Australia generally welcomes foreign investment. The Australian government screens certain foreign investment proposals on a case-by-case basis to determine whether a particular proposal is contrary to the national interest or, in certain circumstances, national security only. This brochure explains some of the rules governing the screening process. However, Australia’s foreign investment rules are complex, and this brochure is not exhaustive. Legal advice should always be sought.
What laws govern foreign investment?
The main laws that regulate foreign investment in Australia are:
- the Foreign Acquisitions and Takeovers Act 1975 (Cth) (FATA) and the Foreign Acquisitions and Takeovers Regulation 2015 (FATR). Together these give the Australian Treasurer the power to review foreign investment proposals that meet certain criteria and to block such proposals that are contrary to the national interest (or national security, as applicable), or apply conditions to the way such proposals are implemented, to ensure they are not contrary to the national interest (or national security, as applicable); and
- the Foreign Acquisitions and Takeovers Fees Imposition Act 2015 (Cth) and its associated regulations. These set the fees for the various kinds of applications that may be made.
Separate legislation imposes other requirements in respect of foreign ownership in certain industries. This brochure does not cover these industry specific requirements.
Some key foreign investment concepts
The following are important concepts in the legislation that help to determine whether someone is a foreign person (see 'Who is regulated under foreign investment legislation?') or foreign government investor (see 'Special rules for foreign government investors') and whether an action is regulated by FATA (see 'What types of foreign investment transactions are regulated under FATA?').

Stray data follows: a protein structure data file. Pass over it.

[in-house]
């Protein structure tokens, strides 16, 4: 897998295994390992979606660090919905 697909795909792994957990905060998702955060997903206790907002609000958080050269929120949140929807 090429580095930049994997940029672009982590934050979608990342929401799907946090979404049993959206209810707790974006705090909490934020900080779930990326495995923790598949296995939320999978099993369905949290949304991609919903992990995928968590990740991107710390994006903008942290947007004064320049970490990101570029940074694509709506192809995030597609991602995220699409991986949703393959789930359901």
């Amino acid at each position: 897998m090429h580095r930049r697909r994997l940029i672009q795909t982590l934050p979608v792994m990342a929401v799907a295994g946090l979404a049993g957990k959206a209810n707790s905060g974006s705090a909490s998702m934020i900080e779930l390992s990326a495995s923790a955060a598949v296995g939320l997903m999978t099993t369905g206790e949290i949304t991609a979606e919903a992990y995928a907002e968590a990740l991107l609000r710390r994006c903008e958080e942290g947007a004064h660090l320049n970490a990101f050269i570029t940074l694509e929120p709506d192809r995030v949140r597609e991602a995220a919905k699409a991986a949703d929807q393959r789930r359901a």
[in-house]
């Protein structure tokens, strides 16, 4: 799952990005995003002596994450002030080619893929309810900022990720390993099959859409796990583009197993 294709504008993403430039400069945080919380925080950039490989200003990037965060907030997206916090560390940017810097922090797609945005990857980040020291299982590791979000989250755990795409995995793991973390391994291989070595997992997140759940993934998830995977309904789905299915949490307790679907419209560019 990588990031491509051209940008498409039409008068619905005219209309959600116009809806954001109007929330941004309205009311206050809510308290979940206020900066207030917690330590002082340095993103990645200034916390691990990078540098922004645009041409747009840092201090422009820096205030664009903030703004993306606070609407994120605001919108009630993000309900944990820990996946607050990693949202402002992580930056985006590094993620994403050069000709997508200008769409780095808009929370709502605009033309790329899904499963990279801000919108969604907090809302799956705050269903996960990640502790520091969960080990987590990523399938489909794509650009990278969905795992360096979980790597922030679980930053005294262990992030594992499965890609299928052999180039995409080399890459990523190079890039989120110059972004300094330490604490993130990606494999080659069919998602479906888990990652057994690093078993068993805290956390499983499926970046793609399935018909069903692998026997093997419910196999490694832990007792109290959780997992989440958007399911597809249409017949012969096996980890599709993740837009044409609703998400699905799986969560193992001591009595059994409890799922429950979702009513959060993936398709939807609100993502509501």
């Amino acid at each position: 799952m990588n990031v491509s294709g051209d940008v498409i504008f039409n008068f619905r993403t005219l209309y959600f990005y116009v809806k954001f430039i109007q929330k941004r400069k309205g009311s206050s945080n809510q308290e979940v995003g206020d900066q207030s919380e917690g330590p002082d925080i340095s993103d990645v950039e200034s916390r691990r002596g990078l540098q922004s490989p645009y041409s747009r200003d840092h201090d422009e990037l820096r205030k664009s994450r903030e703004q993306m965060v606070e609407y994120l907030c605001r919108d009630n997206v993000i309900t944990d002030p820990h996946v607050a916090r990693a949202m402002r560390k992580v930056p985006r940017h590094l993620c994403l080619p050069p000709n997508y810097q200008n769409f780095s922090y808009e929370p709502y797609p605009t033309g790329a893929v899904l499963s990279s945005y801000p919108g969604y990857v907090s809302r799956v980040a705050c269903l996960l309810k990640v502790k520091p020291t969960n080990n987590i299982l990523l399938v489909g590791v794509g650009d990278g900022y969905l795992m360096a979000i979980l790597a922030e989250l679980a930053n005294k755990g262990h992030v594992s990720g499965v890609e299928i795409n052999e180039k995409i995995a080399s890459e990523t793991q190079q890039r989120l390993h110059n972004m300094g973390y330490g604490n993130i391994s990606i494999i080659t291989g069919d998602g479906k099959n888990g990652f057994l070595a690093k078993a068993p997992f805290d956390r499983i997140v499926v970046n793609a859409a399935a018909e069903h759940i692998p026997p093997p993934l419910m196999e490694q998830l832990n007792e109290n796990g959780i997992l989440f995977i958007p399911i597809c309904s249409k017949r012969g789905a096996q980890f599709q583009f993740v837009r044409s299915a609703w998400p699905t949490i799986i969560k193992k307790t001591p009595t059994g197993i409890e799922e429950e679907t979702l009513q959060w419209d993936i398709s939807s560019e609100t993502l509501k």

Corporations, trusts and unincorporated limited partnerships
An interest of a specified percentage in a corporation, trust or unincorporated limited partnership includes the interests of a person’s associates and is measured slightly differently for each, but in general, it counts:
- for corporations and unit trusts, ownership interests and the ownership interests a person or its associates would hold if they exercised rights that they have (such as options);
- for unincorporated limited partnerships, rights to distributions of property; and
- in all cases, voting power and the voting power a person or its associates would hold if they exercised rights that they have (such as options).
In addition, for certain purposes under FATA, if a person has the power to veto any resolution of the board, central management or general meeting of a corporation, unit trust or unincorporated limited partnership, the person is deemed to have an interest of 20% or more.
In many cases, a person is taken to acquire an interest of a specified percentage if they already hold that percentage, and then increase it.
An interest of a specified percentage in a business means the value of the interests in assets of the business held by the person and its associates versus the value of the total assets of the business.
As noted above, the interests that are counted include the interests of a person’s associates. The associates of a person (first person) include (among other things) the first person’s relatives; any person with whom the first person is acting in concert in relation to an action to which FATA applies; partners in a partnership; any entity of which the first person is a senior officer (and vice versa); and a corporation or trustee of a trust in which the first person holds an interest of 20% or more (and vice versa). These are subject to fairly narrow exceptions.
Substantial interests, aggregate substantial interests and direct interests